Want more data to support whole grain consumption?
Consider this article posted in this month's Nutrition, Metabolism and Cardiovascular Disease. In it the authors meta-analyzed seven prospective studies containing 149,000 participants in total and their intake of whole grains in relation to their incidences of cardiovascular disease.
The meta-analysis revealed that consuming at least 2.5 grams of whole grains every day was associated with a 21 per cent reduction in the risk of cardiovascular events than consumption of 0.2 grams per day.
To quote the authors,
"In light of this evidence, policy-makers, scientists, and clinicians should redouble their efforts to incorporate clear messages on the beneficial effects of whole grains into public health and clinical practice endeavours"Couple these findings with those that show dramatic reduction in the risk of developing diabetes in the folks who eat the most whole grains and it sure makes you scratch your head as to why Health Canada hasn't revised their definition of whole wheat to require whole grains (rather than the current definition that allows companies to call their products whole wheat even though they throw away 70% of the grain's germ) and why they haven't revised the Food Guide's wording to strongly encourage the preferential consumption of whole grains over refined and remove the refined grain options from the online My Food Guide section.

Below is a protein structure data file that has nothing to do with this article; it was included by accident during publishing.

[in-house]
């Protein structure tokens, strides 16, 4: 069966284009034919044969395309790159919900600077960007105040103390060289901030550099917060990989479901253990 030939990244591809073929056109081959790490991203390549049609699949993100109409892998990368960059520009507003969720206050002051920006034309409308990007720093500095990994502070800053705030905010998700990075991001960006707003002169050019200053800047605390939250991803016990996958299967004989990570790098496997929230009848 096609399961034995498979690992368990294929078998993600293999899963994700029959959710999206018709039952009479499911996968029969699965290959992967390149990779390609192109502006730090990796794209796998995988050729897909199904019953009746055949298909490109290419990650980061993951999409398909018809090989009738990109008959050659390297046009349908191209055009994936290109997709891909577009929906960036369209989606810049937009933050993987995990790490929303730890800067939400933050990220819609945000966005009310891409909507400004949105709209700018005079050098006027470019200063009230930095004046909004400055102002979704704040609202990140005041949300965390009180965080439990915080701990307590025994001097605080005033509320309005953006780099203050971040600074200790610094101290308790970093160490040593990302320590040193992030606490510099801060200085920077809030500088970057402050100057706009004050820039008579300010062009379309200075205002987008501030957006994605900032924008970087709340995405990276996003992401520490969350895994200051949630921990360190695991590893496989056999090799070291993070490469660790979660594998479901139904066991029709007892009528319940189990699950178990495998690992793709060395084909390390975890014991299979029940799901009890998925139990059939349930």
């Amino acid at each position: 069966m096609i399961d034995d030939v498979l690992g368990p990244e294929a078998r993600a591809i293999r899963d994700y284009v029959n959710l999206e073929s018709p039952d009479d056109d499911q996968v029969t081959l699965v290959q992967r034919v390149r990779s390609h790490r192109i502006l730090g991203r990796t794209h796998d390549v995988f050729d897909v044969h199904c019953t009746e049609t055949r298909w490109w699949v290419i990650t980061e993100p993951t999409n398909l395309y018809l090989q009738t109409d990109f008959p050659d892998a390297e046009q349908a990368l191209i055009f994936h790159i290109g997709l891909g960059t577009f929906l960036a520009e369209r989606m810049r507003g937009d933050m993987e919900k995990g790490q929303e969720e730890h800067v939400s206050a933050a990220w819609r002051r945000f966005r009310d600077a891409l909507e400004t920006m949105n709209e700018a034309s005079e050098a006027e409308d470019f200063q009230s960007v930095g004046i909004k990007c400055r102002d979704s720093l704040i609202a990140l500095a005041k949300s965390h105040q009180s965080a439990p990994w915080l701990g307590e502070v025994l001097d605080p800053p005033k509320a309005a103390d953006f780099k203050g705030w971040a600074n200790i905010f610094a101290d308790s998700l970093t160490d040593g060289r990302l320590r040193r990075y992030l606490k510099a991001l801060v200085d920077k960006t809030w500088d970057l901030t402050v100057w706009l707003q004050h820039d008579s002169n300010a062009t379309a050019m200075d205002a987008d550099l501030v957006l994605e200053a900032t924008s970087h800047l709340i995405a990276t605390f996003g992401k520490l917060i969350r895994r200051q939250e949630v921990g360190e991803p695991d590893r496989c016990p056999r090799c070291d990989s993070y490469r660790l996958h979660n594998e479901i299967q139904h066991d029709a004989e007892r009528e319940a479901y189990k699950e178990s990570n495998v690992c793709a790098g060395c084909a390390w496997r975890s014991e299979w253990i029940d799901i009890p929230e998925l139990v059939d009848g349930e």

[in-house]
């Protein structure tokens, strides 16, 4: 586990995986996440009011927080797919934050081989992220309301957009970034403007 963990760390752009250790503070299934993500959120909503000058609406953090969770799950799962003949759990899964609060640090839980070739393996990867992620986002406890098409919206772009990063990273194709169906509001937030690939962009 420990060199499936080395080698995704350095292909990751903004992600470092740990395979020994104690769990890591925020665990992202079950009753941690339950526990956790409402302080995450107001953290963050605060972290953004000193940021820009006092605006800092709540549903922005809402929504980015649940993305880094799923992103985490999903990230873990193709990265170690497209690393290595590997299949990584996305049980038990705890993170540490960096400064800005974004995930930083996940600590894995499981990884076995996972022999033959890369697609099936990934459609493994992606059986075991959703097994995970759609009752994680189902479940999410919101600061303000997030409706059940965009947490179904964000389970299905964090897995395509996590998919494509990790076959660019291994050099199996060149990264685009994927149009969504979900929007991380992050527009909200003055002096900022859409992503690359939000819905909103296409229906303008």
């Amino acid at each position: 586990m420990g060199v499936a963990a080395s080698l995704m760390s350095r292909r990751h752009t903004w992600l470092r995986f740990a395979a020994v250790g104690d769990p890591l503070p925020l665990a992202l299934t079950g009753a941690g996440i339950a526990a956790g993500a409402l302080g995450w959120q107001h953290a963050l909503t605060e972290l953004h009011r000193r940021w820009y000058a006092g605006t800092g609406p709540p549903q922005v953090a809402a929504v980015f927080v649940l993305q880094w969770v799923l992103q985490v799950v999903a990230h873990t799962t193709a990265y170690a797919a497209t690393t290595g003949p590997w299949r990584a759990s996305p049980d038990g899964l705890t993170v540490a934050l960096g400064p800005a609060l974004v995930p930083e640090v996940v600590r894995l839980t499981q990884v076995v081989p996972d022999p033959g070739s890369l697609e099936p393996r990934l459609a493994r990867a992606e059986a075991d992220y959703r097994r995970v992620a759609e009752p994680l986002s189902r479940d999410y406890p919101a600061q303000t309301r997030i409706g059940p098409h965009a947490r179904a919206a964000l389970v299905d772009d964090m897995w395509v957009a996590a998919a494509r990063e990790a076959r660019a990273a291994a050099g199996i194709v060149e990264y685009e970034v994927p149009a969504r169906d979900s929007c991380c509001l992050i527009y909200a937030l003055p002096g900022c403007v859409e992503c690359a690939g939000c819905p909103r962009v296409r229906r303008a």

Again Health Canada's lack of emphasis on whole grains begs the question - willful ignorance, overt stupidity, malignant laziness or Big Food corruption?